Career Development at Electronic Applications
Electronic Applications Corporation is a major producer of silicon chips for the computer industry. It is located southeast of San Francisco in an area of high technology firms. Since its founding in 1972, the company has grown rapidly in terms of sales and profits, thus enhancing its stock price many times over.
However, human resource policies have tended to lag behind company growth. Emphasis has been on reactive policies to meet the requirements of external organizations such as the federal government. Human resources have not been a high priority.
Recently, Harold Sweeney has been hired as Director of Human Resources for the company. Sweeney had previously served as an Assistant Personnel Director for a large “blue-chip” corporation in southern California. He took his present position not only because of an increase in pay and responsibility, but also because of what he termed “the challenge of bringing this company from a 1950s human resource mentality to one more compatible with the realities of 1990s.”
Sweeney has been on the job for four months and has been assessing the situation to determine the more significant human resource problems. One significant problem seems to be high turnover among electrical engineers who work in Research and Development. This is the core of the research function and turnover rates have averaged about 30 percent per year over the past three years.
In assessing the cause of the problem, Sweeney checked area wage surveys and found Electronic Applications paid five to eight percent above the market for various categories of electrical engineers. Since the company did not have a formal exit interview system, he could not check out other possible explanations through that mechanism. However, through informal conversations with a large number of individuals, including the engineers themselves, he learned that many of the engineers felt “dead-ended” in the technical aspects of engineering.
In particular, the Research and Development Department had lost some of the younger engineers who had been considered to be on the “fast track.” Most had gone to competitors in the local area.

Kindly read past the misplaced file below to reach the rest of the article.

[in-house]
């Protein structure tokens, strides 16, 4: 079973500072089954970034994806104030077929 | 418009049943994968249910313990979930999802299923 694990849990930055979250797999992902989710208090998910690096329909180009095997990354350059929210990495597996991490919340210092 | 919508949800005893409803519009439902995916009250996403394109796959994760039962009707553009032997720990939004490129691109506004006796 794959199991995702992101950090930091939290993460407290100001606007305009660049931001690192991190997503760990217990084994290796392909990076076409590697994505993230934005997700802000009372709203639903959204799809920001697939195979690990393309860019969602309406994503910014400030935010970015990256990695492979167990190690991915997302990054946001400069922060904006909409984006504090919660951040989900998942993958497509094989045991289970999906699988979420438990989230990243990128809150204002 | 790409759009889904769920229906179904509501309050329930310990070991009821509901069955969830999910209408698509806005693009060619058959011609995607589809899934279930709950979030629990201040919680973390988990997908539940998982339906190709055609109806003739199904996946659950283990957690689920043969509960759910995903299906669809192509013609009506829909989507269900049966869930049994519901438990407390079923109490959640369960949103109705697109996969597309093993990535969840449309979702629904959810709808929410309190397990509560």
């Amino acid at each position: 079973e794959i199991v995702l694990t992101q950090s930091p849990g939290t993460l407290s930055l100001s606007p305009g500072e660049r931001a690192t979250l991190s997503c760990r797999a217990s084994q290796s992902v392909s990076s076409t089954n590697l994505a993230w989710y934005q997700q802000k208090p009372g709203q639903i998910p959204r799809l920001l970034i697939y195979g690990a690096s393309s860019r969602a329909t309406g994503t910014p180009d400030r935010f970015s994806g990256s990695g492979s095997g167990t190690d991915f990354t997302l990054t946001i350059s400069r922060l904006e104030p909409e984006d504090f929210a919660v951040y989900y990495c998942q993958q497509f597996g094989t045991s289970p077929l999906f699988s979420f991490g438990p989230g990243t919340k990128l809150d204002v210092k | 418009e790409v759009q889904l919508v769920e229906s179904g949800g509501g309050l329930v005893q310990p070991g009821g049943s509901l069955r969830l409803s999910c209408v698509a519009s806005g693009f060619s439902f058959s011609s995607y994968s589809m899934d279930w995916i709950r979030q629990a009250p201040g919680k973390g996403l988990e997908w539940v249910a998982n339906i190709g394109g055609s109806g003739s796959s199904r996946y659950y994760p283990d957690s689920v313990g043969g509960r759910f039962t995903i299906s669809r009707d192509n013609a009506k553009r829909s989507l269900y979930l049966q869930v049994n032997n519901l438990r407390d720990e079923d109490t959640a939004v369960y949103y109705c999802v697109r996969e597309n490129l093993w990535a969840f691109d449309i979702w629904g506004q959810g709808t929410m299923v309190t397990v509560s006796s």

One particular Research and Development employee who impressed Sweeney was Helen Morgan. Helen was 29 years old, had a B.S. degree in Electrical Engineering from California Institute of Technology, and was studying for her M.B.A. at the University of Santa Clara at night. Helen had been employed for seven years, three in an entry-level engineering position and four as a section chief. The latter promotion was the highest position in Research and Development other than the position of Director of Research and Development.
Helen claimed that “the company doesn’t really care about its good people.” In her view, the present director, Harry James, doesn’t want to allow his better people to move up in the organization. He is more interested in keeping them in his own department so he can meet his own goals without having them to orient and train new people. Helen also claimed she was told she “has a bright future with the company” by both James and the former Personnel Director. Her performance appraisals have been uniformly excellent.
She went on to criticize the company for using an appraisal form with no section dealing with future potential or future goals, no rewards for supervisors who develop their subordinates, no human resource planning to identify future job openings, no centralized job information or job positioning system, no career paths and/or career ladders, and attitudinal barriers against women in management positions.
Sweeney checked out the information Morgan had provided him and fount it to be accurate. Moreover, he heard through the “grapevine” that she is in line for the excellent position with a nearby competitor. Clearly, he has an even greater challenge that he had anticipated. He realizes he has an immediate problem concerning high turnover of certain key employees. In addition, he also has a series of interconnected problems associated with career development. However, he is not quite sure what to do and in what order.
Describe the nature and causes of the problem faced by Mr. Sweeney.
2. What additional questions should Sweeney ask or what additional information is needed before proceeding toward a solution to this problem? Why? 3. What are the individual and organization benefits of a formalized career development system? 4. If Sweeney decides to develop a formalized career development system of Electronic Applications, what components or types of service should be offered? Why? 5. Should the career development activities be integrated with other human resource management activities? If yes, which one? Why? 6. What criteria should Sweeney consider to evaluate good candidates for promotion? What criteria could be used to evaluate the performance of supervisors in development of their subordinates?